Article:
The last time we were in Provincetown we bought what we considered our first grown-up art. Two large Steve Walker reproductions and a smaller Michael Breyette. This trip, besides hitting Lyman-Eyer Gallery (the dealer for Walker and Breyette artwork) we also checked out many other Ptown galleries to see what else there was to see. I’d say we must have gone through at least a dozen by this afternoon, which really isn’t even half of what Ptown has to offer.

I see definite trends in what I like with paintings. I like realism in people and landscapes. I have an affinity for boats that I can’t really explain. Bold colors in landscapes are also a plus. Whimsical works well if food is depicted. Bursts of bold color also work really well for me if the piece is more abstract. The more color in it, the more I’m apt to like it.

I discovered a couple artists on this trip whose work really struck a cord with me. Michael McGuire does really stunning landscapes using bold, loud colors that play off of each other to create a beautiful, dynamic look. The landscapes aren’t completely realistic in look, but their coloring makes them gorgeous (see above, right for his “Clammer”). On the people side of things there were some great works by Johniene Papandreas which are large scale (some nearly 8 feet tall or wide, depending on the piece) that depict some part of a person. You don’t see the whole person, but what you do see is full of emotion and power with some striking use of color. We would need a much bigger home to display these in because they would completely overwhelm any room in our current apartment.

It was at Lyman-Eyer though where we picked up some more pieces, and discovered a new artist that we both love.

As soon as we walked in the door, I was drawn to a set of work by William Cash which depict men doing various things–fishing by a pond, simply sitting in a chair on the beach, laying naked on cushions in a field of grass, picking a place to travel on a globe, standing by a bicycle looking off into the horizon at dusk (that’s “Night Rider” shown at left). We would have happily bought several of these, but unfortunately the price was too much for us right now. Perhaps some other time. Cash is definitely an artist we’re going to start following because we love what we’ve seen so far.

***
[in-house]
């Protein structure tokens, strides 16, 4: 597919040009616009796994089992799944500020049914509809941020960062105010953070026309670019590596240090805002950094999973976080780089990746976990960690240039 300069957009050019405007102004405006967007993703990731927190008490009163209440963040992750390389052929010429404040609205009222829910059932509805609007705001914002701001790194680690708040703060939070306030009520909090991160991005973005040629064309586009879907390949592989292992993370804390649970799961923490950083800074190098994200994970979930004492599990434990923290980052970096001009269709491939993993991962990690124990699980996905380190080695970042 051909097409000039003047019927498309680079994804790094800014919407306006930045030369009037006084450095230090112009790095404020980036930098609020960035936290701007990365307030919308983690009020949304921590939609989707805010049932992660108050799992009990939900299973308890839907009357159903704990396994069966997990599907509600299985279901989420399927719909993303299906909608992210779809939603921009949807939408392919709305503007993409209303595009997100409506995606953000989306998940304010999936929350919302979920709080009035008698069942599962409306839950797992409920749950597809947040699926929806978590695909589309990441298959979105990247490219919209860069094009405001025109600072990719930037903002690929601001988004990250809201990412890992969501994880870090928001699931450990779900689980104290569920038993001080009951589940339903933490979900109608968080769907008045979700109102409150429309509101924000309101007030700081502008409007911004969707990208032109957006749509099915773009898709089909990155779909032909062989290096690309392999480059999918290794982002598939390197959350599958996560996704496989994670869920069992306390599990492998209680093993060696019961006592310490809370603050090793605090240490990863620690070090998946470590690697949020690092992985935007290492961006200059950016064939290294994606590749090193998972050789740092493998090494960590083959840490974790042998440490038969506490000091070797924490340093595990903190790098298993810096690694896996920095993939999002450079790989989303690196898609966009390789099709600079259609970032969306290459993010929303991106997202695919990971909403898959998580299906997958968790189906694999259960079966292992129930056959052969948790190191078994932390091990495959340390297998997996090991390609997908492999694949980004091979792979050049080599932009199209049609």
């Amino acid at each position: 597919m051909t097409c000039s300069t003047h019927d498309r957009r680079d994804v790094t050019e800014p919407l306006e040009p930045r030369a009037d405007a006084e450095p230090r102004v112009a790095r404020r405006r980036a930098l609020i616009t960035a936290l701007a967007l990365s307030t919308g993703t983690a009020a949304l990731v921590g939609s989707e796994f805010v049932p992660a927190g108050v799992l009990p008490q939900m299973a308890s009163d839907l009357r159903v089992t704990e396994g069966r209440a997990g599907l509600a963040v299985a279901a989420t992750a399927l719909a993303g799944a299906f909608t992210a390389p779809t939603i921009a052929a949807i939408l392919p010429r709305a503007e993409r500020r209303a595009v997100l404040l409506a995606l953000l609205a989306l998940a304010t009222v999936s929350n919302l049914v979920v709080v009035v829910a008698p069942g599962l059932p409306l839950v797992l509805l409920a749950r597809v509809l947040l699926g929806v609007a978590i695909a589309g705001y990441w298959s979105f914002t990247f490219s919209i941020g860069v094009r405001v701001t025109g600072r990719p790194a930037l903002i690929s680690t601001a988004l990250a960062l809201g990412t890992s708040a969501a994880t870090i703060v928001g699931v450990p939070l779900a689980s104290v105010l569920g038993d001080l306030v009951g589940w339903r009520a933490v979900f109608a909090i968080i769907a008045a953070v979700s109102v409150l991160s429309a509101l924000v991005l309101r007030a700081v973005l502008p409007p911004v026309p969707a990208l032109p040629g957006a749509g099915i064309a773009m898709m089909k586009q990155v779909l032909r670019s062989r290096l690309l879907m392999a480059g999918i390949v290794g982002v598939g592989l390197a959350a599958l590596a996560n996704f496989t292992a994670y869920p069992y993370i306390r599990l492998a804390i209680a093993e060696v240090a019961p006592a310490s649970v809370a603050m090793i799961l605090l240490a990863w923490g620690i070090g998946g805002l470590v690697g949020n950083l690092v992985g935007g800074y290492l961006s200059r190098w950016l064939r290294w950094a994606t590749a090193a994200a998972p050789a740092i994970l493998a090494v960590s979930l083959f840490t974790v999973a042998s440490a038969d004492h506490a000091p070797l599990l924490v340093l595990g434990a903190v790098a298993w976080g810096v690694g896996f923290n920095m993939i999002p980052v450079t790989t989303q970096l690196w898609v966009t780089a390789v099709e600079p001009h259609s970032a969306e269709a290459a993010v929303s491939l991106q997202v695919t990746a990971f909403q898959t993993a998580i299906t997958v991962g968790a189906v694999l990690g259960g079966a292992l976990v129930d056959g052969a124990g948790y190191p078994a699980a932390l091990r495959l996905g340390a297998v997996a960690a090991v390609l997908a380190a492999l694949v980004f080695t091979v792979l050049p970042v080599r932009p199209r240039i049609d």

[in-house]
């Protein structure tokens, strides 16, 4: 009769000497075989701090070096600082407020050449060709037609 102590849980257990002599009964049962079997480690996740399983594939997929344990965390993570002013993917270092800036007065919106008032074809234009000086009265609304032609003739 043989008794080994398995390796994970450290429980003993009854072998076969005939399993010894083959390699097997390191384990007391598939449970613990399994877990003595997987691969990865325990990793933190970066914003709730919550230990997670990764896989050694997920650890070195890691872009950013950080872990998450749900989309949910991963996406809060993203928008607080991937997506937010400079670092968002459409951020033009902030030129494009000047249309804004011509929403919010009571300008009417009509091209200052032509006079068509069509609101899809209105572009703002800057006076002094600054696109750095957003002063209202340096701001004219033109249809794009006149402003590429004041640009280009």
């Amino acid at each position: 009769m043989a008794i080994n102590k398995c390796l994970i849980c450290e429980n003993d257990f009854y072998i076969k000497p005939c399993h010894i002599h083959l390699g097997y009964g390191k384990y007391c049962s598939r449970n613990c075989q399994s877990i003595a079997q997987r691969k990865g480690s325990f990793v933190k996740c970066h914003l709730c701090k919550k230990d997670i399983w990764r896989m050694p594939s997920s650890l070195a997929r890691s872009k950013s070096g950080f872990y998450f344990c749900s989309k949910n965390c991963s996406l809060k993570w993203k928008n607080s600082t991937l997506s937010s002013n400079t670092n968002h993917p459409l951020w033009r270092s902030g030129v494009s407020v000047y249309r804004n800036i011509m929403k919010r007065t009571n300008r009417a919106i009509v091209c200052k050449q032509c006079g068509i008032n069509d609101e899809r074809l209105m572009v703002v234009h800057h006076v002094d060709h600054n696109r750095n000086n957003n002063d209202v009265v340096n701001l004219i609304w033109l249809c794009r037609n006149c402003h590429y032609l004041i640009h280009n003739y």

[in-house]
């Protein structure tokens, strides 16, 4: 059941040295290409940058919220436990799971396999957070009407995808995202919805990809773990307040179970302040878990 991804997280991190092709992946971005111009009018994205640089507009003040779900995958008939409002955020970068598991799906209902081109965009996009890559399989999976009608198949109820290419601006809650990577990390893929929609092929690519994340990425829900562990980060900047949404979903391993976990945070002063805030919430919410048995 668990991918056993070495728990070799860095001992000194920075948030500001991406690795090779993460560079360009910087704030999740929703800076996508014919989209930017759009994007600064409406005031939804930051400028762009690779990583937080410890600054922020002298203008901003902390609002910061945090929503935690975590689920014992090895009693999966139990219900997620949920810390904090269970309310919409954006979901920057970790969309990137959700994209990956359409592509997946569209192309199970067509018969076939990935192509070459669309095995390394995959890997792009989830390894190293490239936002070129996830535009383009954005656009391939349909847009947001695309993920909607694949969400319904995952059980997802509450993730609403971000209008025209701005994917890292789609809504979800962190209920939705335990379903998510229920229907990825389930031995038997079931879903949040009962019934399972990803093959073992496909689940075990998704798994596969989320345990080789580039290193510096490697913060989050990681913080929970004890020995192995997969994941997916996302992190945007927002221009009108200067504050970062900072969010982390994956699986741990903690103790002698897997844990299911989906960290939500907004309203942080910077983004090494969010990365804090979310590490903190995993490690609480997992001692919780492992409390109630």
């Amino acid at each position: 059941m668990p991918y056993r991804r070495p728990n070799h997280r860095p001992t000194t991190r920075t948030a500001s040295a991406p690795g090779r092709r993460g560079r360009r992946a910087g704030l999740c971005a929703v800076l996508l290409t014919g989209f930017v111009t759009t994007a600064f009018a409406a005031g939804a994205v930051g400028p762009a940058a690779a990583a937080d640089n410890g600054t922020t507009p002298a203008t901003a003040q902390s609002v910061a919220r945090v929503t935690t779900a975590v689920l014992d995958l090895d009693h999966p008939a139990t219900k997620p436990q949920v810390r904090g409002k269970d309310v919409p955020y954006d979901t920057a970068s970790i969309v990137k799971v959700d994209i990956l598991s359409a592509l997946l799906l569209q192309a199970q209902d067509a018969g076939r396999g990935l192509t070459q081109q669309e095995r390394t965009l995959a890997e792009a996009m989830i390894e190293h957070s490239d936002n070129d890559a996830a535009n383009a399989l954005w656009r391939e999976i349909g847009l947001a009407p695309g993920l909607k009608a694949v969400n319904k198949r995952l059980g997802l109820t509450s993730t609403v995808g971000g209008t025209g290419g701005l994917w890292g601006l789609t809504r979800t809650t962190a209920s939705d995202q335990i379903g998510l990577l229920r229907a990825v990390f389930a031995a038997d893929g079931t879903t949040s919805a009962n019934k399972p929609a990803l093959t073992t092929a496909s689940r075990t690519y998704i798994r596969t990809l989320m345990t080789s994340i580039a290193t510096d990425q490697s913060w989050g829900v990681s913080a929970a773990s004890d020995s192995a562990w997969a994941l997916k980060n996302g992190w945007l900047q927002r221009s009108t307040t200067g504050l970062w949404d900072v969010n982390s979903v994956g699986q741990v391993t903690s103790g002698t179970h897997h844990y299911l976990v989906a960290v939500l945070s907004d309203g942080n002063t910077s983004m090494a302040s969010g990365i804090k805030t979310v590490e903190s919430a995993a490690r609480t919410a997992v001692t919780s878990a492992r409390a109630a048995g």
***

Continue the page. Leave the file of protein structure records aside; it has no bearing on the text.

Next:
I also got caught up in paintings from E. Gibbons. Gibbons’ work shows a man, or sometimes two men, doing something inside a box. I bought a small print from a limited reproduction set titled “Kiss,” which is part of his Out of the Closet and Into the Box series. There were some other images I liked as well, particularly one called “Tidy” that depicted a man cleaning the wall of his box (Will found that one kind of odd though).

I picked up another Steve Walker reproduction on canvas. This one is smaller than the ones we bought two years ago, but it fits into the theme of them very nicely. “Lost and Found” could be happening on the same beach as “Rain.” I saw the original of this work in the gallery and it gave me goosebumps so I am happy that a smaller version came home with me.

Will added to our Michael Breyette collection with “Necessary Roughness.” This is one of my favorite Breyette styles, where he shows to guys who clearly love each other just having fun.

Each of the works from these artists demonstrated to me one strong characteristic that moves me. Each of these artists–Walker, Breyette, Cash and Gibbons–while using different styles all depict single, simple, profound and sometimes quite/intimate moments. The work is so full of emotion that it jolts through me. It’s similar to the visceral reaction I have when I’m watching an excellent stage or dance performance.

I’m looking forward to getting these new items onto our walls in the coming weeks (the Breyette needs to be framed and the Walker needs to be stretched). Now that I have more of a sense of what I like too I think it will be easier to find new artists to pay attention to as well.